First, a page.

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Against a backdrop of rising inflation, we expect the US Federal Reserve to announce a rate hike of 25 basis points at its March meeting. While the decision should not surprise markets, the Fed will likely emphasise its readiness to stay agile in the event of stronger or more persistent inflation.
We do not expect any surprises from the next FOMC: the Federal Reserve should announce a rate hike of 0.25 percentage points to combat ever-higher inflation
The Fed should also emphasise its willingness to remain agile, and to stand ready to raise rates more aggressively if necessary
The markets should remain calm in the face of a decision for which they are largely prepared
There are no surprises to be expected from the next meeting of the Federal Open Market Committee (FOMC), which should announce a hike of 0.25 percentage points to the federal funds rate – its first increase since 2018. In order not to add stress to already highly volatile equity and bond markets, Fed Chair Jerome Powell clearly pre-empted the committee's decision. On 2 March, before the US House of Representatives Finance Committee1, he stated his desire to propose a 25-basis-point hike.
This decision is consistent with inflation that continues to rise and may not have peaked yet. The latest inflation figures do not yet reflect the consequences of the Russian armed forces’ invasion of Ukraine:
In February, the consumer price index (CPI) increased by 0.8% (the January figure was 0.6%)2.
Over one year, CPI accelerated by 7.9% (compared with 7.5% in January). This was the largest increase since 1982.
Core CPI, excluding energy and food products, rose by 0.5% (0.6% in January), and by 6.4% over one year.
The Fed’s expected decision is in line with the attention the Fed pays to second-round effects on both wages and product prices: companies have gained significant pricing power, as highlighted in the latest Beige Book. A rise in rates is also consistent with a tightening labour market, which suggests that the objective of full employment has been achieved, paving the way for less accommodative monetary policy. Finally, the Fed must react to pressures on inflation expectations. Inflation break-evens on 5-year Treasuries rose to 3.5% from 3% at the start of the year, while the 5-year/5-year inflation swap is at 2.65%3.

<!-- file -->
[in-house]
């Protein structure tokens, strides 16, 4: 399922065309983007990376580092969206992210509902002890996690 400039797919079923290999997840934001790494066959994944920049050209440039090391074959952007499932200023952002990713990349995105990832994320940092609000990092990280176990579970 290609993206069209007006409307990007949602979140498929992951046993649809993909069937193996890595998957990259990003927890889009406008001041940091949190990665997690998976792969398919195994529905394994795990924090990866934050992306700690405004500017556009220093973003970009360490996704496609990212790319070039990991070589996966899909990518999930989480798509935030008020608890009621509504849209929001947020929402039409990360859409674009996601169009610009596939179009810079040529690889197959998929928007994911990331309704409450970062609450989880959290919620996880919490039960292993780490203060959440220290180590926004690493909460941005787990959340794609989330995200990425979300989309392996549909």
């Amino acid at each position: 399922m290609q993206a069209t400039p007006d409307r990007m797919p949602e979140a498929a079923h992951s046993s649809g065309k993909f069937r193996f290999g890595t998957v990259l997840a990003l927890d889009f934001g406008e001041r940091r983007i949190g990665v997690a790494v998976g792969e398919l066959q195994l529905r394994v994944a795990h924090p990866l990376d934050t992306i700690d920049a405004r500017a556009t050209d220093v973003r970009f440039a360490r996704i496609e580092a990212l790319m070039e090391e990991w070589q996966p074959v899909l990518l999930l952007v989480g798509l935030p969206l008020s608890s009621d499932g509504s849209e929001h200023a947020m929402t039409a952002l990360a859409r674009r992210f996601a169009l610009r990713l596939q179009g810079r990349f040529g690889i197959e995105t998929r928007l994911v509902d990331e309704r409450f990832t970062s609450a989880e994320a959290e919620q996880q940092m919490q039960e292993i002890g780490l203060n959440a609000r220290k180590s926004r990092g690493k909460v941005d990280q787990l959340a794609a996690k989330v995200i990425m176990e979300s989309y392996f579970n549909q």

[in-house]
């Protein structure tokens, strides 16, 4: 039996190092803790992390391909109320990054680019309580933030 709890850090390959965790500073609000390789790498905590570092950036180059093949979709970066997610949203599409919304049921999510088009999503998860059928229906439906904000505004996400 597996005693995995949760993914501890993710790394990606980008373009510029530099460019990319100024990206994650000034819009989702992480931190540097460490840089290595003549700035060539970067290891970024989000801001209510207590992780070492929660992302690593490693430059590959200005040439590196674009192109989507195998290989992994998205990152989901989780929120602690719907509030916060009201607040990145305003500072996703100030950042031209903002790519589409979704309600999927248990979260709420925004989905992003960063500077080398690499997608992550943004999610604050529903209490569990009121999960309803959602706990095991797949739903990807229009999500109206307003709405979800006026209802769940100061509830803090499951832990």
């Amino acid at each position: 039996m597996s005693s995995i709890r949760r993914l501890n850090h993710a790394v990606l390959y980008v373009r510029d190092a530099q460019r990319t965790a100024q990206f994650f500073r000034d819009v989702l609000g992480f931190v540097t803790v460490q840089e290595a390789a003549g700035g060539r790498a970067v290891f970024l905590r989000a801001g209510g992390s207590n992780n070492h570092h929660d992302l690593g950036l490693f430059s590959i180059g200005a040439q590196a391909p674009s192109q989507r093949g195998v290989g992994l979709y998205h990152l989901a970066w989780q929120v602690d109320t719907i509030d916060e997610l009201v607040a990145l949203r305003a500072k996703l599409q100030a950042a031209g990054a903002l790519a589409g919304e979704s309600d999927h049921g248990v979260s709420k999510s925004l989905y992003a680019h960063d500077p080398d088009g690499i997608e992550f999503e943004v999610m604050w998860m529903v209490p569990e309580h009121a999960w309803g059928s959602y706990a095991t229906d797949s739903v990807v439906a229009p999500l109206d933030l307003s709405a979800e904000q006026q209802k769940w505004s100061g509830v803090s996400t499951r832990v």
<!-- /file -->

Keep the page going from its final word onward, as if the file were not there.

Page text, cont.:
Mr Powell is also expected to emphasise his willingness to remain nimble, and to be ready to raise rates more aggressively, if necessary, with increases of more than 0.25% in the event of stronger or more persistent inflation. The Fed is going into emergency mode, after it missed its window to act in 2021 as the health crisis continued to blur visibility. Despite high uncertainty about the consequences of the invasion of Ukraine, in terms of growth and inflation, the Fed is clearly returning to promoting price stability – one of its fundamental mandates.
This rate hike should not surprise the markets, which are expecting between six and seven hikes in 2022. However, we are not entering a bullish cycle that could unfold over several years. Investors understand that these will be tactical hikes linked to spiking inflation. The markets also anticipate rate cuts in 2024, in the face of a growing probability of the US economy entering a recession in the medium term.
After the European Central Bank's speech on 10 March, the Fed's announcements should mark a return to fundamentals for central banks. Faced with price shocks – which affect society’s most vulnerable and, importantly, can be a destabilising factor for democracies – central banks consider the fight against inflation to be essential for promoting political stability.
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The US Federal Reserve has raised its benchmark interest rate against a backdrop of high inflation and concerns about the geopolitical situation stemming from events in Ukraine. While markets have previously taken rate-hike cycles in their stride, this time could be different, as the Fed seems to be more hawkish than initially expected. Investors should actively seek out relative-return opportunities.
The move by the US Federal Reserve to raise its benchmark interest rate by 25 basis points was no surprise, but it comes amid the most challenging environment of any cycle kick-off since the mid-1980s
Our base-case view is for a steady tightening of monetary policy by the Fed until broader financial conditions have reached a sufficiently restrictive level to tackle medium-term upside risks to inflation
This environment calls for a cautious approach by investors, as we potentially enter a period of broad-based disappointing asset returns
Identifying the increasing number of relative-return opportunities, rather than “buying the dips”, will be key for active investors